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Environmental fate & pathways

Henry's Law constant

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Description of key information

From the water surface, the substance will not evaporate into the atmosphere.

Key value for chemical safety assessment

Henry's law constant (H) (in Pa m³/mol):
0.195
at the temperature of:
25 °C

Additional information

QSAR-disclaimer

According to Annex XI of Regulation (EC) No 1907/2006 (Q)SAR results can be used if (1) the scientific validity of the (Q)SAR model has been established, (2) the substance falls within the applicability domain of the (Q)SAR model, (3) the results are adequate for the purpose of classification and labeling and/or risk assessment and (4) adequate and reliable documentation of the applied method is provided.

 

For the assessmentof the1,8-diazabicyclo [5.4.0] undec-7-ene (CAS 6674-22-2) (Q)SAR results were used for the estimation of the Henry’s Law constant. The criteria listed in Annex XI of Regulation (EC) No 1907/2006 are considered to be adequately fulfilled and therefore the endpoint(s) sufficiently covered and suitable for risk assessment.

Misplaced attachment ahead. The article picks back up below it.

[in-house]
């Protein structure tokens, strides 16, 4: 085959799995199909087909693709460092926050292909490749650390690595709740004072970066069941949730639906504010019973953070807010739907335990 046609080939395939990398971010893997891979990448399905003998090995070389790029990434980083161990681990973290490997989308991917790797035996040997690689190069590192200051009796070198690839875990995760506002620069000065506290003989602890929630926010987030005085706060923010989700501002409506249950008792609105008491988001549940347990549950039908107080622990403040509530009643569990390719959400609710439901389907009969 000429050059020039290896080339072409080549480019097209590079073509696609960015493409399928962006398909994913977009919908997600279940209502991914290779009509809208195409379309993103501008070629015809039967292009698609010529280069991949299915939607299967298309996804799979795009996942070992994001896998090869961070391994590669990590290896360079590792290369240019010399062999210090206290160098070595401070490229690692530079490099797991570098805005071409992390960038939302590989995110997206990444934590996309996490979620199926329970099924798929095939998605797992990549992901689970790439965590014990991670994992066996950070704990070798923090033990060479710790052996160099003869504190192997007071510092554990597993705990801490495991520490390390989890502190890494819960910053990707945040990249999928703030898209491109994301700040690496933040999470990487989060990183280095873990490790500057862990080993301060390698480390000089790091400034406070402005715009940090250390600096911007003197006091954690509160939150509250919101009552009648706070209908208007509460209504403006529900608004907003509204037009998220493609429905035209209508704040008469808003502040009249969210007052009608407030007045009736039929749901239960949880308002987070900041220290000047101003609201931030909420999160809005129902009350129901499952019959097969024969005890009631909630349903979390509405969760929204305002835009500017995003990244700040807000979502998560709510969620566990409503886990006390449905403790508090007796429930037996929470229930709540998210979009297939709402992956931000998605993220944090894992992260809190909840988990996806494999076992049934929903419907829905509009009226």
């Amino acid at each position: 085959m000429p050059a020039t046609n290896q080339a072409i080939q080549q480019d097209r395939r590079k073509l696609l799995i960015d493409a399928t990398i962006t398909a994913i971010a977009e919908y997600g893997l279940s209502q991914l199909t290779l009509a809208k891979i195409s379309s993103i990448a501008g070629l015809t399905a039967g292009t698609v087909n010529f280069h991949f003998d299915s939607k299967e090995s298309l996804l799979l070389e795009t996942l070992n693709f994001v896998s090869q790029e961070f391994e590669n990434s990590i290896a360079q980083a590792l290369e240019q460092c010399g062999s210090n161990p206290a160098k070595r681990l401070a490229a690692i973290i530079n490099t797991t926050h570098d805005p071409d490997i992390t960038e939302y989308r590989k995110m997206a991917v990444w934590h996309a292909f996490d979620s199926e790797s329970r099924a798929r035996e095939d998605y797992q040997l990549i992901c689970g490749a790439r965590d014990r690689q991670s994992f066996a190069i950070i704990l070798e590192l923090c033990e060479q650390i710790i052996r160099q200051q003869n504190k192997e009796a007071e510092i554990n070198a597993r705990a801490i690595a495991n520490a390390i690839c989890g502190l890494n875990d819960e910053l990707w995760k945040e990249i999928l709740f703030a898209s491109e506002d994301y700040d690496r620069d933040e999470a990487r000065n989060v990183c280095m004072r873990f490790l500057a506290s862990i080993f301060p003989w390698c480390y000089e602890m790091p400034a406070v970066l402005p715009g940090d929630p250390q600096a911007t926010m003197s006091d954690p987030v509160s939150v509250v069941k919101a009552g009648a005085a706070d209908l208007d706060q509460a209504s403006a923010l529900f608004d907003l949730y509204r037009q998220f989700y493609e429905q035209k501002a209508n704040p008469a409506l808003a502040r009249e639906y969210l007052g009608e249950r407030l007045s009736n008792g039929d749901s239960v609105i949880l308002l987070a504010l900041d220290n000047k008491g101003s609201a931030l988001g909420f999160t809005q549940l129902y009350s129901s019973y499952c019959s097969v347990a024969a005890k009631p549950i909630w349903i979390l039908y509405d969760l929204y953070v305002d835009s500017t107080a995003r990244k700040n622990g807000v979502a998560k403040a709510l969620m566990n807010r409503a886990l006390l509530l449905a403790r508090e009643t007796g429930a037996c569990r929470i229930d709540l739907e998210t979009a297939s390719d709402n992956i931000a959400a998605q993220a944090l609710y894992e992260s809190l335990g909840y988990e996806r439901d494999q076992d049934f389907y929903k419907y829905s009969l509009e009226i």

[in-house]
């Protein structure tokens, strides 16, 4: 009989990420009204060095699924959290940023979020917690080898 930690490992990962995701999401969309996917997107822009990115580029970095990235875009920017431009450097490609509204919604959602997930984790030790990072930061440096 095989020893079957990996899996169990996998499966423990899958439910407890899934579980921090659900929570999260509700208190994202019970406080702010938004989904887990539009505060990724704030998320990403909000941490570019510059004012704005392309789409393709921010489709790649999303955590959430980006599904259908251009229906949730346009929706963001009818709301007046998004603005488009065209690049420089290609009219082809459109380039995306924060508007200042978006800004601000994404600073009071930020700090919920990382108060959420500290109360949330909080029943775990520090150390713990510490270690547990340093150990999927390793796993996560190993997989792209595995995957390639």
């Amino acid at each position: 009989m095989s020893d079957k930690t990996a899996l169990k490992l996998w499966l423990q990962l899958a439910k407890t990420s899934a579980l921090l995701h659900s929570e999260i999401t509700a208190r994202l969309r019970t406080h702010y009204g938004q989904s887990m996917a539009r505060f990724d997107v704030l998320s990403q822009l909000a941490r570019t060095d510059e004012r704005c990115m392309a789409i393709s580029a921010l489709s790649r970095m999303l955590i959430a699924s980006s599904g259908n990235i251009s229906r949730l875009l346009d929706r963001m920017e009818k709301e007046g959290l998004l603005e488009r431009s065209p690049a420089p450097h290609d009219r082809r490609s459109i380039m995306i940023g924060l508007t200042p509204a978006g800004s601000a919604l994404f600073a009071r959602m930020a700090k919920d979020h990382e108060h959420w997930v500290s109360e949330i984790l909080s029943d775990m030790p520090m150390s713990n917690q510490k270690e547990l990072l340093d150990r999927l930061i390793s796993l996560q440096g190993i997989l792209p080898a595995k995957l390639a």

Therefore, further experimental studies on the Henry’s Law Constant are not provided.

 

Assessment

The Henry's law constant at 25 °C was estimated to be 0.195 Pa*m³/mol using the bond estimation method of HENRYWIN v3.20 (BASF, 2017). The substance was not completely within the estimation domain of the model as the maximum number of one fragment was exceeded. The HENRYWIN estimate refers to the uncharged molecule. The calculation of the Henry's Law constant via measured data for vapour pressure and water solubility is not taken into consideration as the method is not valid for substances like DBU which are miscible with water. The resulting HLC is 4.57E-4 Pa*m³/mol (BASF, 2017), but the value is disregarded. The estimated HLC value of the bond estimation method indicates that the substance will not evaporate into the atmosphere. However, the substance will be predominantly present in a protonated form under environmentally relevant pH conditions (pH 4 -9; pKa = 11.6).

It can be concluded that the substance will not evaporate into the atmosphere from the water surface as the HLC is < 1 Pa*m³/mol.